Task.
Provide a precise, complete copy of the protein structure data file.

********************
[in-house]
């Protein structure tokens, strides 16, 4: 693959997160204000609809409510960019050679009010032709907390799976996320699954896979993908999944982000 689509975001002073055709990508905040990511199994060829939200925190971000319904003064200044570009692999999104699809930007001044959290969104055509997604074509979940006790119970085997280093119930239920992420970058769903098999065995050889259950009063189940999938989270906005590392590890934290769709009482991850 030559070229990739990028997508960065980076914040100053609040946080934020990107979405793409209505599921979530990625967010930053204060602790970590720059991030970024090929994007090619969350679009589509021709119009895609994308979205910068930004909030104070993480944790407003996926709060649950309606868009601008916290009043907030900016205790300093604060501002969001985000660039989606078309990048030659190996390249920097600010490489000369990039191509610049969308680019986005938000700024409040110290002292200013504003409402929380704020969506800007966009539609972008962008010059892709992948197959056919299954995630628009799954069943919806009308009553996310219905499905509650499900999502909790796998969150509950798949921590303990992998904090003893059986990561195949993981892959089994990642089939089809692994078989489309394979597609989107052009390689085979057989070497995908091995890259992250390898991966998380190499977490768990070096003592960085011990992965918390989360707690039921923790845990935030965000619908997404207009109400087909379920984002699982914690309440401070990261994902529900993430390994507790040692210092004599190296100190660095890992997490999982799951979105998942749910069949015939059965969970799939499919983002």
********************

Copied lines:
[in-house]
């Protein structure tokens, strides 16, 4: 693959997160204000609809409510960019050679009010032709907390799976996320699954896979993908999944982000 689509975001002073055709990508905040990511199994060829939200925190971000319904003064200044570009692999999104699809930007001044959290969104055509997604074509979940006790119970085997280093119930239920992420970058769903098999065995050889259950009063189940999938989270906005590392590890934290769709009482991850 030559070229990739990028997508960065980076914040100053609040946080934020990107979405793409209505599921979530990625967010930053204060602790970590720059991030970024090929994007090619969350679009589509021709119009895609994308979205910068930004909030104070993480944790407003996926709060649950309606868009601008916290009043907030900016205790300093604060501002969001985000660039989606078309990048030659190996390249920097600010490489000369990039191509610049969308680019986005938000700024409040110290002292200013504003409402929380704020969506800007966009539609972008962008010059892709992948197959056919299954995630628009799954069943919806009308009553996310219905499905509650499900999502909790796998969150509950798949921590303990992998904090003893059986990561195949993981892959089994990642089939089809692994078989489309394979597609989107052009390689085979057989070497995908091995890259992250390898991966998380190499977490768990070096003592960085011990992965918390989360707690039921923790845990935030965000619908997404207009109400087909379920984002699982914690309440401070990261994902529900993430390994507790040692210092004599190296100190660095890992997490999982799951979105998942749910069949015939059965969970799939499919983002």